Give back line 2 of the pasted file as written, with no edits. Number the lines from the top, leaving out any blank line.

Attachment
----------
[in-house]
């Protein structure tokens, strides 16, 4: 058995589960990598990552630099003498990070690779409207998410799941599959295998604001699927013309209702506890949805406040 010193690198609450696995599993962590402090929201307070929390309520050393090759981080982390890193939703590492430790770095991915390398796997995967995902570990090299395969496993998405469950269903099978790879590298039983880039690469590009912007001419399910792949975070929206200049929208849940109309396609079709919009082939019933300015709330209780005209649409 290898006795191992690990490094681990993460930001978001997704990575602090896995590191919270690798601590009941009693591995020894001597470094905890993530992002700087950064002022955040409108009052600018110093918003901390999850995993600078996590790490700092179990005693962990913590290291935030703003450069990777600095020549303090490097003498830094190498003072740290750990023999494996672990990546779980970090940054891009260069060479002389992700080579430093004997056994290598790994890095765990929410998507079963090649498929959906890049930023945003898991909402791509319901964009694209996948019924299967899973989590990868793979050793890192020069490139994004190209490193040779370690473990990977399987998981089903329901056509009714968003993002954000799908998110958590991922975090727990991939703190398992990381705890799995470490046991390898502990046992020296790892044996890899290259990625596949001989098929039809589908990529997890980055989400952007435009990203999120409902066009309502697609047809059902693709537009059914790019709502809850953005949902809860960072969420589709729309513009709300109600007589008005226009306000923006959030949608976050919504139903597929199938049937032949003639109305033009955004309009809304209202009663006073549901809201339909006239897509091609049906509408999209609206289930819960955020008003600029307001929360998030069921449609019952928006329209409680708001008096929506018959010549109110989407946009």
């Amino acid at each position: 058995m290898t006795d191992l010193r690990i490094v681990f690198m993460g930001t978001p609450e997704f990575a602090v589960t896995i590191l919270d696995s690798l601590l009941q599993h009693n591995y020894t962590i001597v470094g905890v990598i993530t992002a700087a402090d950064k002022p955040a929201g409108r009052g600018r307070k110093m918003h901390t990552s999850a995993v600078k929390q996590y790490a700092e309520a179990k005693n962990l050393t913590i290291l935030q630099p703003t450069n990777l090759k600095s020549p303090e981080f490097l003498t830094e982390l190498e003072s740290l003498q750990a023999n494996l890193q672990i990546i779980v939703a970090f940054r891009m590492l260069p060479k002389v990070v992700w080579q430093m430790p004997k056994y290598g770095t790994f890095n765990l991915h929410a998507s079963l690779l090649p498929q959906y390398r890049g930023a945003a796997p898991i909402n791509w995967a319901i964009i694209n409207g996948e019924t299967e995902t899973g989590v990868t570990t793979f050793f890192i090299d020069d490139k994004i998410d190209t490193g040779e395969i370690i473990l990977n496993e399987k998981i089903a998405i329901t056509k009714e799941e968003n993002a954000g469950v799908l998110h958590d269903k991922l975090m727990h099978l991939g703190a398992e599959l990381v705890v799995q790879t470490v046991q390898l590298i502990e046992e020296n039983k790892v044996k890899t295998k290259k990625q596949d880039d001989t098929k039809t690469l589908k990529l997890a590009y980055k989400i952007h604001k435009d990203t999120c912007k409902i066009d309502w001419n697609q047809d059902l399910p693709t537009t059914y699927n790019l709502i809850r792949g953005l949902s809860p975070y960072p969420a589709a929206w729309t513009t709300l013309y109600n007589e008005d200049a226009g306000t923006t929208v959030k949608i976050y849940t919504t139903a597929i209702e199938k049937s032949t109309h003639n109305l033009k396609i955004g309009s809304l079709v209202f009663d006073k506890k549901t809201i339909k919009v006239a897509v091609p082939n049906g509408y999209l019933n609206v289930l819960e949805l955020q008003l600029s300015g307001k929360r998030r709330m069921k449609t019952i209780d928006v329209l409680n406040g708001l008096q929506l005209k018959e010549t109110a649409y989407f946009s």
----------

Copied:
């Protein structure tokens, strides 16, 4: 058995589960990598990552630099003498990070690779409207998410799941599959295998604001699927013309209702506890949805406040 010193690198609450696995599993962590402090929201307070929390309520050393090759981080982390890193939703590492430790770095991915390398796997995967995902570990090299395969496993998405469950269903099978790879590298039983880039690469590009912007001419399910792949975070929206200049929208849940109309396609079709919009082939019933300015709330209780005209649409 290898006795191992690990490094681990993460930001978001997704990575602090896995590191919270690798601590009941009693591995020894001597470094905890993530992002700087950064002022955040409108009052600018110093918003901390999850995993600078996590790490700092179990005693962990913590290291935030703003450069990777600095020549303090490097003498830094190498003072740290750990023999494996672990990546779980970090940054891009260069060479002389992700080579430093004997056994290598790994890095765990929410998507079963090649498929959906890049930023945003898991909402791509319901964009694209996948019924299967899973989590990868793979050793890192020069490139994004190209490193040779370690473990990977399987998981089903329901056509009714968003993002954000799908998110958590991922975090727990991939703190398992990381705890799995470490046991390898502990046992020296790892044996890899290259990625596949001989098929039809589908990529997890980055989400952007435009990203999120409902066009309502697609047809059902693709537009059914790019709502809850953005949902809860960072969420589709729309513009709300109600007589008005226009306000923006959030949608976050919504139903597929199938049937032949003639109305033009955004309009809304209202009663006073549901809201339909006239897509091609049906509408999209609206289930819960955020008003600029307001929360998030069921449609019952928006329209409680708001008096929506018959010549109110989407946009």